The decision to lease or buy are two financial decisions that are usually preceded by a decision to obtain an asset for the institution’s need in its operations.

We have indicated that the objective of the institution obtaining funds is to purchase assets of all kinds, but the institution can use some assets in its operations for a certain period of time without owning them, by purchasing the right to use these assets in return for payment of a fee determined in terms of quantity and time within bases to be agreed upon, and this process of usufruct is called Lease.

The leased assets are not included in the corporation’s assets, because the accounting profession requires ownership to include any of the assets within the corporation’s assets. This may have been the advantage of not including the leased asset and the obligations arising from it in the institution’s budget, one of the factors that encouraged many institutions to expand its use as borrowing outside finance (this situation continued until 1976 when accounting principles stipulated the capitalization of financial leases, where It is included under liabilities the present value of payments and within assets a similar value.

Fixed Assets Consumption Policy

Fixed assets are defined as prepaid expenses that are distributed over a number of accounting periods that are expected to benefit from the services of these assets to generate their own revenue (excluding land).

Accountants called the term consumption on the method of distributing fixed assets symmetrically to the accounting periods benefiting from their services, and the consumption of the period is charged to the calculation of profits and losses. The increase in consumption does not affect the cash, but rather increases it for tax reasons, as we will see later.

Consumption aims to balance the revenues of the period and the costs incurred by the institution (including the use of fixed assets) to achieve these revenues.

The book value of fixed assets by the extent of their depreciation over the years of its use.

Among the other advantages offered by consumption is its taxable reduction, providing the institution with a tax protection, the value of which is calculated as follows:

Consumption Tax Protection = Annual Consumption Value x Tax Rate

In means of financial policies, Consumption is defined as “The distribution of the cost of a long-term asset over its estimated useful life”.

And the consumption can also be defined as “The damage or decline in the value of fixed assets, whether that results from use, time or obsolescence.”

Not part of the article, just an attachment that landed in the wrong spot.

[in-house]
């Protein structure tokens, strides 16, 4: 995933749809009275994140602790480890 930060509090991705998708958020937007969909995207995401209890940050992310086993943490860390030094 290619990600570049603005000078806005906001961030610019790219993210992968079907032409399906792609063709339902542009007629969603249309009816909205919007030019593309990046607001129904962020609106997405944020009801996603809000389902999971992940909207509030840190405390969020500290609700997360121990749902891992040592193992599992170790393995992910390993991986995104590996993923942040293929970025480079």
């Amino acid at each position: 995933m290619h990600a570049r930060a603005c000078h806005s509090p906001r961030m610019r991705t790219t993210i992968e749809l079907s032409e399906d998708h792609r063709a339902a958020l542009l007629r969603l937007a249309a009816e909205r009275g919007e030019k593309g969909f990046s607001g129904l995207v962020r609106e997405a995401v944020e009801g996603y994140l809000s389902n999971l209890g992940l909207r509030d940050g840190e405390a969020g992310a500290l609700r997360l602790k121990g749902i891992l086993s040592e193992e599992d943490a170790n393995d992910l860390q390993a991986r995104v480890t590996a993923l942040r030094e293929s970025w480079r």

Depreciable Assets

Depreciable assets are assets that meet the following conditions:

  1. The possibility of using it for more than one financial period.
  2. That its productive life be limited (no such condition is available on land).
  3. That the institution owns it for use in production, distribution of goods or services, leasing to others, or for administrative purposes.

Reasons for consumption of fixed assets

Fixed assets are depreciated for the following reasons:

  1. Usage.
  2. Physical Deterioration.
  3. Obsolescence, which may be due to the passage of time or technical developments.
  4. Legal and other expected limits on the use of fixed assets.

Asset Useful Life

The useful life is the expected life of a depreciable asset, or the number of units the asset is expected to produce before it is retired.

And the estimation of the useful life of depreciable assets is usually based on the experience in the useful life of similar assets in addition to the available technical information, taking into account the previously mentioned depreciation causes. The fourth international accounting principle requires the necessity of reconsidering the useful life of the fixed asset periodically and adjusting the depreciation rates for the current financial period and subsequent periods in the event of a fundamental deviation in the estimates from what was previously estimated.

When defining consumption policy as one of the financial policies, management is faced with the following problems

  1. Basis for calculating consumption.
  2. Consumption Calculation Methods.
  3. The effect and method of consumption used in the institution and how depreciation is used as a tax shield.

The problems related to defining the above consumption policy will be reviewed below.

1. Basics for calculating consumption

Consumption is calculated for a fixed asset based on its historical value, and some researchers have criticized the basis on which this value is based, and instead put forward the replacement value of the asset as a basis for depreciation. .

Scrap Value